Syphilis is often referred to as the great imitator because the symptoms that it presents are often mistaken for another disease. Syphilis is most common in women between the ages of 20-24 but also is seen in men between the ages of 35-39 years old. The incidence of syphilis doubled in both sexes between the years of 2000-2006.
Syphilis is typically spread through direct contact with the genitals, anus, or mouth of an infected person. It can also be transmitted from mother to child during birth. The primary stage of syphilis is designated by the formation of a single or multiple chancres. Typically this is 21 days after infection but can take up to 90 days. The secondary stage is characterized as a subtle to severe rash appearing typically on the hands and feet. Associated symptoms include: fever, swollen lymph glands, sore throat, patchy hair loss, headaches, weight loss, muscle aches, and fatigue. The Late or Latency stage does not have the symptoms associated with the first two stages. Therefore, many people incorrectly believe that they no longer have the infection. The latency stage can take 10-20 years to appear after the onset of the disease. Due to severe internal damage this stage includes symptoms such as: difficulty coordinating muscle movements, paralysis, numbness, gradual blindness, dementia, or death.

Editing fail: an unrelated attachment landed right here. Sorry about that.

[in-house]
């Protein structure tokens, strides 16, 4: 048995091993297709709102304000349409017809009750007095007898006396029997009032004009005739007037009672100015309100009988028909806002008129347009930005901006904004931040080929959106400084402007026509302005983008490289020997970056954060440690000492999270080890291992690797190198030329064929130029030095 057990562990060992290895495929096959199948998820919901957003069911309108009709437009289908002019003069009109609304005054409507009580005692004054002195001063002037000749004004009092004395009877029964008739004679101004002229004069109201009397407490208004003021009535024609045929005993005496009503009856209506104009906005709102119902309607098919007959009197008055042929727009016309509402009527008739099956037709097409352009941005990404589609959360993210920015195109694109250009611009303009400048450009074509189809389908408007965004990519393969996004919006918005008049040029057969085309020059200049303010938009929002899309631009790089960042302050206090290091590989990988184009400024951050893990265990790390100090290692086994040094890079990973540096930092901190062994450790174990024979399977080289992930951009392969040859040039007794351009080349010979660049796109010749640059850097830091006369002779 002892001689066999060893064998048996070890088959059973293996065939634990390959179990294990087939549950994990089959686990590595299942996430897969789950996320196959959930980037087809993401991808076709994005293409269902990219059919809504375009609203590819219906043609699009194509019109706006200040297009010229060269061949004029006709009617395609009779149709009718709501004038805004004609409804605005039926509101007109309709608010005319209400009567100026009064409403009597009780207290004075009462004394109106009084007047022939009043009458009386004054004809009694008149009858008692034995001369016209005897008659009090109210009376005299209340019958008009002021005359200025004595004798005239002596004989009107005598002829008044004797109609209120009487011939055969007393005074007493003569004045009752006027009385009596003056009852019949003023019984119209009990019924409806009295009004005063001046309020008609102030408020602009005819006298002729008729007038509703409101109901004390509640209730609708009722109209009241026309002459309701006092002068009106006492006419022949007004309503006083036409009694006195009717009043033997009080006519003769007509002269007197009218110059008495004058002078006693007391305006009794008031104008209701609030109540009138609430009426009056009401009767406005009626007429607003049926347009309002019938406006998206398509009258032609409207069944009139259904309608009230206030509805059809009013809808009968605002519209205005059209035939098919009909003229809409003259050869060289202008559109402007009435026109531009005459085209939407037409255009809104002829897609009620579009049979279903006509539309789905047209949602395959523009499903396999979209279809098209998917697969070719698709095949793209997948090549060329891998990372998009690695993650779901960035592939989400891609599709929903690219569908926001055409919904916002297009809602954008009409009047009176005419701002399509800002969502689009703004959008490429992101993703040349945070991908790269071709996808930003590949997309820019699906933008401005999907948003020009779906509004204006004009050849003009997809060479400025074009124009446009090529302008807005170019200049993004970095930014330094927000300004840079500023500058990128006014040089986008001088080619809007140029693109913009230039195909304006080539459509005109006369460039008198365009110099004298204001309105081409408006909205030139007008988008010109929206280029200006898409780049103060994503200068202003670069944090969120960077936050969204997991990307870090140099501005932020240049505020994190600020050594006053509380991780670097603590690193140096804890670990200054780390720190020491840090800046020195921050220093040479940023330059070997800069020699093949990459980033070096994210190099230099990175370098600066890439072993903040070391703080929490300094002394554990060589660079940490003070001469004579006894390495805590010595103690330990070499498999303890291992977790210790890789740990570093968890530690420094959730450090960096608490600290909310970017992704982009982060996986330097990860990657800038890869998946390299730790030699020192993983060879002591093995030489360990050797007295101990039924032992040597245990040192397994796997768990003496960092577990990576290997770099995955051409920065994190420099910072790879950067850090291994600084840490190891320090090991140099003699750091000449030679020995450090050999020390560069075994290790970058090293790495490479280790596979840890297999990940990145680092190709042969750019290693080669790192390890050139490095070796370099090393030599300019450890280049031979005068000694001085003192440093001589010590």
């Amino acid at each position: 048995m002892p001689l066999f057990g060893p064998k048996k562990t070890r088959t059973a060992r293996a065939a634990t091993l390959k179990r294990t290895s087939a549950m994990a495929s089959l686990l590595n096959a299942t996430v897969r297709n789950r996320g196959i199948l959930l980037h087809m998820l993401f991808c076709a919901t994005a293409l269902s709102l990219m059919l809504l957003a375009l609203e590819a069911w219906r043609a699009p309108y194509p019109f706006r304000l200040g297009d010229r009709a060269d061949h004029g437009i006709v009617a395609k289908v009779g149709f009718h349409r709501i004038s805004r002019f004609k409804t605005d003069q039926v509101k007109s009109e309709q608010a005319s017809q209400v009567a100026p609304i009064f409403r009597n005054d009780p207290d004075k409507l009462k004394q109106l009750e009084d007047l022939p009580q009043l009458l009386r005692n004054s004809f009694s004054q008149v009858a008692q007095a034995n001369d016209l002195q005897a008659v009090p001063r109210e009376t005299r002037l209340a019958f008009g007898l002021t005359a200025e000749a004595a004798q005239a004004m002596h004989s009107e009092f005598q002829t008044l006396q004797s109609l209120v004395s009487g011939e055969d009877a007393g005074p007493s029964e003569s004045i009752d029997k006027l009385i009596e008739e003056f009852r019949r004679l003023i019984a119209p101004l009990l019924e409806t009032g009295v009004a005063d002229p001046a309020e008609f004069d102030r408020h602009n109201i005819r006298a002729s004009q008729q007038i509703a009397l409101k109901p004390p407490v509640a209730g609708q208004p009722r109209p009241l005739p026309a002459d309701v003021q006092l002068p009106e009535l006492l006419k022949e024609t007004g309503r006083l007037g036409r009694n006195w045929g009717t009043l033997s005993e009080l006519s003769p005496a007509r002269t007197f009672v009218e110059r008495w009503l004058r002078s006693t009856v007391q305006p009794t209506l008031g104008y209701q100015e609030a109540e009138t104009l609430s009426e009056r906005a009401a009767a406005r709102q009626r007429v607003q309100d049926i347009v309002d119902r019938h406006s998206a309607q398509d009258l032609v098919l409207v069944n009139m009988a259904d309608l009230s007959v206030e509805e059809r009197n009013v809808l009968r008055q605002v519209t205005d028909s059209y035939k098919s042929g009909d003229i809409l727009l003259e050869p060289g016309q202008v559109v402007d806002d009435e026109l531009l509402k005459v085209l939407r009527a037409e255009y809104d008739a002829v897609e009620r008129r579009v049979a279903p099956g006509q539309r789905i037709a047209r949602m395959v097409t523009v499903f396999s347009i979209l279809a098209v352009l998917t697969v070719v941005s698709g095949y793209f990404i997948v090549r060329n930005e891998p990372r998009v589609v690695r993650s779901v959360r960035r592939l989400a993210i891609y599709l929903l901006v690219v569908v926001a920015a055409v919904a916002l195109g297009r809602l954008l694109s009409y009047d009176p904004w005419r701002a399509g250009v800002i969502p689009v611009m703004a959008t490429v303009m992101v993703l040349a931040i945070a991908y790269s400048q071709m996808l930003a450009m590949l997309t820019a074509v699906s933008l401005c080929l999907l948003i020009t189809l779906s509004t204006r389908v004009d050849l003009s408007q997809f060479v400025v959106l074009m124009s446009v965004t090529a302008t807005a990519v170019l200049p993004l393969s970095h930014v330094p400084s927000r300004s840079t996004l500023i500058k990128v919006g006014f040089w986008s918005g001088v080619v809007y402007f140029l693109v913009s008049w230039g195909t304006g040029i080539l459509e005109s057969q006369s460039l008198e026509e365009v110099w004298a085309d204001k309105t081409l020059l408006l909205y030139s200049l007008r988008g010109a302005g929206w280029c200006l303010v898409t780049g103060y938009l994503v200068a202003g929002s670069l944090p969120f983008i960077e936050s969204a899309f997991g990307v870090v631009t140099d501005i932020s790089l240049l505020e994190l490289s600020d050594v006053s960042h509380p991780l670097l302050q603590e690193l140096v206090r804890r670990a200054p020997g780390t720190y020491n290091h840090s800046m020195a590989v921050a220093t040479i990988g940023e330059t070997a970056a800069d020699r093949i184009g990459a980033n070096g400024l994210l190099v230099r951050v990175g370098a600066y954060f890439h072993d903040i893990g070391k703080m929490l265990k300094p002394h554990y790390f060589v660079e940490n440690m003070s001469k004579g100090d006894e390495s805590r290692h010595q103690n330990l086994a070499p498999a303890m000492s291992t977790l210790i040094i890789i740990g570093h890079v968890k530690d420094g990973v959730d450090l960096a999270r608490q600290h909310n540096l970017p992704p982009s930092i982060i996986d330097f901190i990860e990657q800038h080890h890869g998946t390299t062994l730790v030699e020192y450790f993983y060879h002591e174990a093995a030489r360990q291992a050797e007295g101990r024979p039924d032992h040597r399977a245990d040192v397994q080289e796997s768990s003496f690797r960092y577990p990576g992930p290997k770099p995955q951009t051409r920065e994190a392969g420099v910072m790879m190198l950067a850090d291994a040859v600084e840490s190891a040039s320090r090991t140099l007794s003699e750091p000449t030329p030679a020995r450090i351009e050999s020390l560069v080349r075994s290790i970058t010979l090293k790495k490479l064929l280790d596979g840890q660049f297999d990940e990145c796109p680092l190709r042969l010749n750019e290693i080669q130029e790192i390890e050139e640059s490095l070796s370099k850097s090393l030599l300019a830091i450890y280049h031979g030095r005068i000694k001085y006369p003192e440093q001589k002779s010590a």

Fortunately, syphilis is easily detected through a blood test and can be treated with strong antibiotics. Syphilis can cause extreme developmental disorders, seizures, or even death if infected newborns are untreated.